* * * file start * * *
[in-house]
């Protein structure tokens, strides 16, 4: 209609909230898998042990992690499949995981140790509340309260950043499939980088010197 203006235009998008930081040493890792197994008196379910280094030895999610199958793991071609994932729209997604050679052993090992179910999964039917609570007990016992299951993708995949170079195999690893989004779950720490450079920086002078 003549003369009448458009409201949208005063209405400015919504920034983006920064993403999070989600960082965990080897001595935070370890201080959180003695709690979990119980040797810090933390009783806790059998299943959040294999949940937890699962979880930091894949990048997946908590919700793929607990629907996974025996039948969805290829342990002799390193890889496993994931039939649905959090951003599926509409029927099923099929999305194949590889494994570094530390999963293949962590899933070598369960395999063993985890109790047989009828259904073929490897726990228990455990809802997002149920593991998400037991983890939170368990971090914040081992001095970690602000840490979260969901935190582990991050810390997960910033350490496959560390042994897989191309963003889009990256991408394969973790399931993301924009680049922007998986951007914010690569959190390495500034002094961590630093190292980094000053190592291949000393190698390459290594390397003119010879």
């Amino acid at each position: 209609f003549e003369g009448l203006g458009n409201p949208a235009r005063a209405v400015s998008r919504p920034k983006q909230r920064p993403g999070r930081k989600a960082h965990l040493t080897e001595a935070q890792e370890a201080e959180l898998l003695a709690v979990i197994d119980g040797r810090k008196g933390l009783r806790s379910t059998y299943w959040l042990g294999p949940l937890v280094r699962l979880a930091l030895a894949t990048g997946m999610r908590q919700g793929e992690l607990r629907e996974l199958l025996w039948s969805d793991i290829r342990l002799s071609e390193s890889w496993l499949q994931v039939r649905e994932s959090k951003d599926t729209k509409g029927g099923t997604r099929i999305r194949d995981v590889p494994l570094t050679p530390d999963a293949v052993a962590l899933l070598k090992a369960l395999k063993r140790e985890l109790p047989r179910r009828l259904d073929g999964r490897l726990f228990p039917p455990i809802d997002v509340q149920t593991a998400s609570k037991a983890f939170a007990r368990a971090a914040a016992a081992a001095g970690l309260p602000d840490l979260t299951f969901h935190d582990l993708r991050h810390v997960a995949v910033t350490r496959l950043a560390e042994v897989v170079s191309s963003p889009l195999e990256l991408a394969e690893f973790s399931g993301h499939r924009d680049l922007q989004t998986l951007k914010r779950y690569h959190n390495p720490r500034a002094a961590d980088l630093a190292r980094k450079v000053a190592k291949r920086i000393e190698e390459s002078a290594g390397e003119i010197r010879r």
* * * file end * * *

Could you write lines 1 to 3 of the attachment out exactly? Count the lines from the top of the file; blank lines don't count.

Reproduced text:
[in-house]
């Protein structure tokens, strides 16, 4: 209609909230898998042990992690499949995981140790509340309260950043499939980088010197 203006235009998008930081040493890792197994008196379910280094030895999610199958793991071609994932729209997604050679052993090992179910999964039917609570007990016992299951993708995949170079195999690893989004779950720490450079920086002078 003549003369009448458009409201949208005063209405400015919504920034983006920064993403999070989600960082965990080897001595935070370890201080959180003695709690979990119980040797810090933390009783806790059998299943959040294999949940937890699962979880930091894949990048997946908590919700793929607990629907996974025996039948969805290829342990002799390193890889496993994931039939649905959090951003599926509409029927099923099929999305194949590889494994570094530390999963293949962590899933070598369960395999063993985890109790047989009828259904073929490897726990228990455990809802997002149920593991998400037991983890939170368990971090914040081992001095970690602000840490979260969901935190582990991050810390997960910033350490496959560390042994897989191309963003889009990256991408394969973790399931993301924009680049922007998986951007914010690569959190390495500034002094961590630093190292980094000053190592291949000393190698390459290594390397003119010879």
């Amino acid at each position: 209609f003549e003369g009448l203006g458009n409201p949208a235009r005063a209405v400015s998008r919504p920034k983006q909230r920064p993403g999070r930081k989600a960082h965990l040493t080897e001595a935070q890792e370890a201080e959180l898998l003695a709690v979990i197994d119980g040797r810090k008196g933390l009783r806790s379910t059998y299943w959040l042990g294999p949940l937890v280094r699962l979880a930091l030895a894949t990048g997946m999610r908590q919700g793929e992690l607990r629907e996974l199958l025996w039948s969805d793991i290829r342990l002799s071609e390193s890889w496993l499949q994931v039939r649905e994932s959090k951003d599926t729209k509409g029927g099923t997604r099929i999305r194949d995981v590889p494994l570094t050679p530390d999963a293949v052993a962590l899933l070598k090992a369960l395999k063993r140790e985890l109790p047989r179910r009828l259904d073929g999964r490897l726990f228990p039917p455990i809802d997002v509340q149920t593991a998400s609570k037991a983890f939170a007990r368990a971090a914040a016992a081992a001095g970690l309260p602000d840490l979260t299951f969901h935190d582990l993708r991050h810390v997960a995949v910033t350490r496959l950043a560390e042994v897989v170079s191309s963003p889009l195999e990256l991408a394969e690893f973790s399931g993301h499939r924009d680049l922007q989004t998986l951007k914010r779950y690569h959190n390495p720490r500034a002094a961590d980088l630093a190292r980094k450079v000053a190592k291949r920086i000393e190698e390459s002078a290594g390397e003119i010197r010879r």